We won our battles.  Everything we did was in separate names. Oddly enough, in those days we didn't even need to provide the marriage certificates to prove we were married. As we changed jobs and moved around the country and met new people and made new friends, people stopped asking if we were married. The odd few discovered we were, most thought we weren't. In my last job - when I finally left - a few of my colleagues said "But I never knew you were married."

And that's the whole point. Why should anyone know my marital status? Why should it even be relevant to be judged by my relationship to a man? That I have managed to catch one? Vomit. At this point I have to say that I did take pleasure in explaining to people that yes I was married and no I didn't have the same name as my partner. Wow!! Did this take a long time to compute or not? I'm not even sure it did compute, but I still enjoyed going through the whole routine. And seeing the looks of surprise on people's faces as they wondered what on earth was going on.

I should add very quickly, that the pleasure was not in announcing that I was married, but that I was married and Shock! Horror! did not have the same name as my husband. Thus disproving an incontrovertible fact - that all women lose their identify on gaining a man. And, even if for some unfathomable reason I did get married, why should I change my name? There. Is. No. Need. I am not a possession to be passed from my father to my husband.

Ironically, one of the reasons I wanted to retain my birth name was because my sexist misogynist father imbued in me such a sense of pride in his name. I was of his lineage and I was so lucky. But in doing so, he unwittingly started off the makings of a radical feminist. How ironic. My mother was mortified. She was incapable of writing letters to Her Daughter With Her Own Name and Her Daughter's Husband With A Different Name. She must have thought the whole postal service was looking at the letters and judging her terrible daughter for living in sin. I joke not.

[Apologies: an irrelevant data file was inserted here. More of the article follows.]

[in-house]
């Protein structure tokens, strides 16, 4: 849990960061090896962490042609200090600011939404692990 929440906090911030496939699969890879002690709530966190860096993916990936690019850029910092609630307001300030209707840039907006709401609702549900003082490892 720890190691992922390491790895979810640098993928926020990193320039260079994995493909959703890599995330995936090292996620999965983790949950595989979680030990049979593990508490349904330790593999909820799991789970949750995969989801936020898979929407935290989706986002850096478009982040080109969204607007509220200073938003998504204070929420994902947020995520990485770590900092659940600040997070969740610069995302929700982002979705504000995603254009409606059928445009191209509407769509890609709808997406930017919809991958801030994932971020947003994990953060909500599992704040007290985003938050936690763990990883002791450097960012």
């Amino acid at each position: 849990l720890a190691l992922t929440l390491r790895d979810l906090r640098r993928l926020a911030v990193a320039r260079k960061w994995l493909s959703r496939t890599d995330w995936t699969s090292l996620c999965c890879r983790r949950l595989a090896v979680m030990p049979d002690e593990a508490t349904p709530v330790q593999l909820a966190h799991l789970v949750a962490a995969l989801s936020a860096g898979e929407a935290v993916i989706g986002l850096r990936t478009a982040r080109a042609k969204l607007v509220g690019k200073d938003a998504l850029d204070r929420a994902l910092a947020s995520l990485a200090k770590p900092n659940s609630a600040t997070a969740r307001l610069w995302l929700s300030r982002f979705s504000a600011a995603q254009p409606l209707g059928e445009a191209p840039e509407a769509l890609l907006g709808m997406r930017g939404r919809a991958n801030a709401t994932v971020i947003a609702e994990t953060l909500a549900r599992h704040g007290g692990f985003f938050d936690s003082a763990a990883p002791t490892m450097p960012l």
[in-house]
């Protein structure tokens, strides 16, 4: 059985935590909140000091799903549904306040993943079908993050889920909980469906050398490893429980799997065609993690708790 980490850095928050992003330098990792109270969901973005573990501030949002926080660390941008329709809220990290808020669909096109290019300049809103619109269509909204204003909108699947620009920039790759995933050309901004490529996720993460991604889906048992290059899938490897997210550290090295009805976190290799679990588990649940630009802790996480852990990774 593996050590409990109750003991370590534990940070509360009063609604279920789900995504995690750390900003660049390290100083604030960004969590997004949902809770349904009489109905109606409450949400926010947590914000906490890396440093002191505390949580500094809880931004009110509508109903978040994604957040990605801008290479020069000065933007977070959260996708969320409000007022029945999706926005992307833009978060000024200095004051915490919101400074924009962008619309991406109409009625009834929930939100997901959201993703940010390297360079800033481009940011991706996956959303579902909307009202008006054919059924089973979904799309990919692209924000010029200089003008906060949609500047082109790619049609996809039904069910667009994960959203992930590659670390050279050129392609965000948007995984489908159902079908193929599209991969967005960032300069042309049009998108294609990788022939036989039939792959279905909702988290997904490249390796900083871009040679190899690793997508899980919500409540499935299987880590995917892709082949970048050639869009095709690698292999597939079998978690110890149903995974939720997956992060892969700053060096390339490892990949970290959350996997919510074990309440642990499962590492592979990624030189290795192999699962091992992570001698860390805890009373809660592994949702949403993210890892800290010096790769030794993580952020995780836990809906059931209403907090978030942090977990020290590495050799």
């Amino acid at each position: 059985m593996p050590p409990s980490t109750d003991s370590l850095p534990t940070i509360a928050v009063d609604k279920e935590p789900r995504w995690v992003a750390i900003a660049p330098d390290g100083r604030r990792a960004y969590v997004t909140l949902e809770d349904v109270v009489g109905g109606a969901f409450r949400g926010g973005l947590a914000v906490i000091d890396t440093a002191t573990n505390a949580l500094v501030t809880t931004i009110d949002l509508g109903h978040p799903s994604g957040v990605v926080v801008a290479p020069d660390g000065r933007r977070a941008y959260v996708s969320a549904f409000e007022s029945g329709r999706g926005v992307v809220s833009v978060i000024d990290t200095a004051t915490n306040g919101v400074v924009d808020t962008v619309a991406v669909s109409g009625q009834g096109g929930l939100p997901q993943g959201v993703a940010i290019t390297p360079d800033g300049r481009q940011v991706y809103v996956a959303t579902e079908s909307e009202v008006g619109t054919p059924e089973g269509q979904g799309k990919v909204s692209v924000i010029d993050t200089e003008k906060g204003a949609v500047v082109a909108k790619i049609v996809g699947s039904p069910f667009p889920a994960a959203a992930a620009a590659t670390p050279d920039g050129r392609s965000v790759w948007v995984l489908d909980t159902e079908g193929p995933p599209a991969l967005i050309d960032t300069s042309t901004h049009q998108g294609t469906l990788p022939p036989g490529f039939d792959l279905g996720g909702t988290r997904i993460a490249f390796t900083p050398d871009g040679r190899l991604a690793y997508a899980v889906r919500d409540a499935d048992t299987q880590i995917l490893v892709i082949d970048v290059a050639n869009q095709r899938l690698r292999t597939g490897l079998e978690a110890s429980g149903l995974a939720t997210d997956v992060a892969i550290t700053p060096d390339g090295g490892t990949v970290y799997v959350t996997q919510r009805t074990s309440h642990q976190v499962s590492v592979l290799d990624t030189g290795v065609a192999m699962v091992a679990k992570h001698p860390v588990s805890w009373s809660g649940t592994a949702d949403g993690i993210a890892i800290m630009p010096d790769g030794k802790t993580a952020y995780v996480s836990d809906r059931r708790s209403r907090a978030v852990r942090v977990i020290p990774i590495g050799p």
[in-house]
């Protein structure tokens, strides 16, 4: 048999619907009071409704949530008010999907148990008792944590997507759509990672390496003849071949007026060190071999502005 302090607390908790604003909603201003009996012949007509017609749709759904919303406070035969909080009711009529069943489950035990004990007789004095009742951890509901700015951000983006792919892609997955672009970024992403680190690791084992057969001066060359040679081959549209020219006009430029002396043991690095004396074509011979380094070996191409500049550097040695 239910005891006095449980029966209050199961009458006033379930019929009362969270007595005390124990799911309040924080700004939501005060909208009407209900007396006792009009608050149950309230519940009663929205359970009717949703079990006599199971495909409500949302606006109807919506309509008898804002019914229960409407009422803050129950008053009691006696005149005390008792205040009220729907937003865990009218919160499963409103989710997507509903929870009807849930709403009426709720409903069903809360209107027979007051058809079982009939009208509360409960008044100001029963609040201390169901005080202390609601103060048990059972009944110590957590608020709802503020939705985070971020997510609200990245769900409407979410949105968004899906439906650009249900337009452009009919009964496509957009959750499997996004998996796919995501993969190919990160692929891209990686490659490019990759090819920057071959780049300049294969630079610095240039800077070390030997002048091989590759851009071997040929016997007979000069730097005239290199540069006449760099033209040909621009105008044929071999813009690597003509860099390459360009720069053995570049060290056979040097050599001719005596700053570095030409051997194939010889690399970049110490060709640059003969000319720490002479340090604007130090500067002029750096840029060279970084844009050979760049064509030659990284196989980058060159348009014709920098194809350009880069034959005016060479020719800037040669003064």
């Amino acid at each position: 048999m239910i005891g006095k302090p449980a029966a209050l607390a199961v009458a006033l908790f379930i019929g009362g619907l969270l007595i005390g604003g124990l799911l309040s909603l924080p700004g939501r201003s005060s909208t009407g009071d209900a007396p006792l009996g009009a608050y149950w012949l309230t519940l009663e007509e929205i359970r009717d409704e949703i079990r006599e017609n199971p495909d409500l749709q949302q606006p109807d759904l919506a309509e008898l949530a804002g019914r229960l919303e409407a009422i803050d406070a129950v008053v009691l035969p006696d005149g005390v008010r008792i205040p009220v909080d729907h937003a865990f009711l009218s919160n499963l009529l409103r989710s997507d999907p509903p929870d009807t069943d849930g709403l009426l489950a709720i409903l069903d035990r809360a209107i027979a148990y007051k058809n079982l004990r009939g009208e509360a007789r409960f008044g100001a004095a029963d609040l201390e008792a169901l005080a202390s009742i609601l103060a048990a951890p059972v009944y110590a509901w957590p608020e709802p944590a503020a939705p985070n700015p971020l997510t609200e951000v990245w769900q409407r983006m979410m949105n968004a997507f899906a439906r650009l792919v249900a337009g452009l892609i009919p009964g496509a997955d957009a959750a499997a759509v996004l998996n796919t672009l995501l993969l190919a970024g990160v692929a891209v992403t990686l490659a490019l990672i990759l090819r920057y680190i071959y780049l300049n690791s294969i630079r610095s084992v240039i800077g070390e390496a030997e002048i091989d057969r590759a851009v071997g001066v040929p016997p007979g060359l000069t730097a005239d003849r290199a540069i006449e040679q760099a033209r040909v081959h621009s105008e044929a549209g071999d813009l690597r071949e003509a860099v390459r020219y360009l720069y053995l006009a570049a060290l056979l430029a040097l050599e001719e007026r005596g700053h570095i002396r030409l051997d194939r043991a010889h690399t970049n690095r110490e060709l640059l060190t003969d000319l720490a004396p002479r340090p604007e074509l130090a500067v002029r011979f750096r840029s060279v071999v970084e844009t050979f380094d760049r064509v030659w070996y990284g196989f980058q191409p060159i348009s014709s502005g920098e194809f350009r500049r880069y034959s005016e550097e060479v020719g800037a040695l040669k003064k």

In the nearly 20 years that we were married before my mother died, she never addressed an envelope to Ms Daughter and Mr Son-in-Law. Every envelope said the same thing. My first name and his first name eg Jill and John.&

And now, I have a confession. At one point in my life, I did decide to change my image and become a mature woman, maybe I wanted to get my dad out of my hair. So I tried to change my name on one of my bank accounts to that of my partner. Well I have only one thing to say. It was a huge mistake and don't even think of going there. It caused more problems that trying to set up bank accounts in separate names in the first place.

So my dears. All I have to say is, I recommend not doing it - even if you are lumped with your father's name. And if you end up thinking about marrying some guy who does want you to take HIS name. DTMF. He'll be an arse ever after. And there ends my post on changing names. Or not, in my case.

1 comment:

Bren said...

OMG I could swear my daughter wrote this post and for the very same reason.... that her name meant something.

B x